Kutbay NO, Yurekli BS, Baykan EK, Ozbaran NB, Elbi H, Saygili F. Approach to transgender individuals. Egypt J Intern Med 2017;29:1-4

How to cite this URL:
Kutbay NO, Yurekli BS, Baykan EK, Ozbaran NB, Elbi H, Saygili F. Approach to transgender individuals. Egypt J Intern Med [serial online] 2017 [cited 2017 Aug 23];29:1-4. Available from: http://www.esim.eg.net/text.asp?2017/29/1/1/207782


  Introduction Top


Sex identity can be described as a person’s fundamental sense of being a man, woman or of indeterminate sex [1]. Trans-sexualism is the desire to be a member of the opposite sex during normal somatic sexual development [2]. The diagnosis of gender identity disorder (GID) is specified by the Clinic of Psychiatry. The cases are assessed in terms of the persistency of this desire and other mental disorders. The rate of male-to-female (MtF) trans-sexuals to female-to-male (FtM) ones is 3 : 1 in the western countries. In this study, we would like to share our endocrinological approach and general clinical features of the patients with GID at Ege University, Department of Endocrinology.


  Patients and methods Top


General and clinical features of 63 patients who were diagnosed with GID in Psychiatry Department and referred to Endocrinology Department between October 2012 and March 2014 were investigated retrospectively. As for our hospital policy, the patients with GID are taken to therapy groups for 2 years by Psychiatry Department. In the beginning of the therapy and later periodically, the patients are physically examined and their basal hormones and biochemical data are evaluated. After 1 year of therapy, cross-sex hormone replacement treatment starts. In the patients with cross-sex hormone treatment, regular liver function test, complete blood count, and hormone profiles are obtained. However, the laboratory parameters before and after cross-sex hormone treatment of our patients were not statistically compared due to the low number of cases in our study.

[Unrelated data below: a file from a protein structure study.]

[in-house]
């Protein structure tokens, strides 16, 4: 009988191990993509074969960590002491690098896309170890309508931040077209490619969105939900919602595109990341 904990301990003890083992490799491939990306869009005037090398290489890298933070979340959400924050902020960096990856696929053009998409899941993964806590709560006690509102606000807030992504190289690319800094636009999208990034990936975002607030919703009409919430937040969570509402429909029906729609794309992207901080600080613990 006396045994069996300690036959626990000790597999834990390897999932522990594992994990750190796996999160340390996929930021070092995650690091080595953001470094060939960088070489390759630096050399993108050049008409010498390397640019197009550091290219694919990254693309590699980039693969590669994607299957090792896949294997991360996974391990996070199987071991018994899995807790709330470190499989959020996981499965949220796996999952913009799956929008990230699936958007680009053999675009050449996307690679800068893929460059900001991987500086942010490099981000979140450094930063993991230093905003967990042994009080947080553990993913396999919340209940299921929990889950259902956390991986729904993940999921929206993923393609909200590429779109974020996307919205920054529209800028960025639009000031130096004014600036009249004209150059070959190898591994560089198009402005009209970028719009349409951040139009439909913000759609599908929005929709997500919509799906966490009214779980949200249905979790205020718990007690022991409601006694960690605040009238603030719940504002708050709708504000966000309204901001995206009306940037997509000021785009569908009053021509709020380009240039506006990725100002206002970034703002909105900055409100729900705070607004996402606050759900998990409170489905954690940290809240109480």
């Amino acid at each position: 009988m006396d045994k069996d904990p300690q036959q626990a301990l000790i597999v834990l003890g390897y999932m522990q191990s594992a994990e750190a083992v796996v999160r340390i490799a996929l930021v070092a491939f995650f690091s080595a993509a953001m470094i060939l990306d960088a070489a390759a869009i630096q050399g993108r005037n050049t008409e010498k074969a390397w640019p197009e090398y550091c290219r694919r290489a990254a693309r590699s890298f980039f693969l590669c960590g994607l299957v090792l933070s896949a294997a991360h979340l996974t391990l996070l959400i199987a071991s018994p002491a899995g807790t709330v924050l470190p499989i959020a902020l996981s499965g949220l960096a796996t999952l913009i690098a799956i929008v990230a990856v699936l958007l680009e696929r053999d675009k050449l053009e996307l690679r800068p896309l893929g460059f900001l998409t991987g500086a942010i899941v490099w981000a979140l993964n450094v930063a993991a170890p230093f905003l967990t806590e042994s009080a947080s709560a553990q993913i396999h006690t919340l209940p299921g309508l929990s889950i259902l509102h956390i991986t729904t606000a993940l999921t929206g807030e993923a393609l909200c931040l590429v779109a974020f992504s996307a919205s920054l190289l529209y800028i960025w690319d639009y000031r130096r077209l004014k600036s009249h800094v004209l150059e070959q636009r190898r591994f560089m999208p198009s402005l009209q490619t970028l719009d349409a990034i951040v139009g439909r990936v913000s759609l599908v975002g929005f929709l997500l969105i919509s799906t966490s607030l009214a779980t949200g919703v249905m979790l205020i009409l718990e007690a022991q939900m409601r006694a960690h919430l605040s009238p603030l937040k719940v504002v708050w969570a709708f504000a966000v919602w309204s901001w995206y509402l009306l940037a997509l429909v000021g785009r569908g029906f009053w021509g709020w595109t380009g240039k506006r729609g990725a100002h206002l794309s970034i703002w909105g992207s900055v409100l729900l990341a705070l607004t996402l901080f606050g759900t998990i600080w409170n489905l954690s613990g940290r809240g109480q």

Results Top


Forty-eight (76.2%) individuals constituted the FtM group, and 15 (23.8%) individuals constituted the MtF group. The mean age was 25.0±4.6 years in FtM group and 24.9±5.9 years in MtF group. Polycystic ovary syndrome existed in 16.7% of the FtM group. Basic laboratory and basal hormone values are shown in [Table 1]. In the FtM group, 28 patients used testosterone preparations as cross-sex hormone, whereas 20 did not. Five (10.4%) patients had already used this preparation before they applied to us. Seven patients underwent mastectomy and four underwent oophorectomy. Penile prosthesis was implanted in one patient with reconstructive surgery.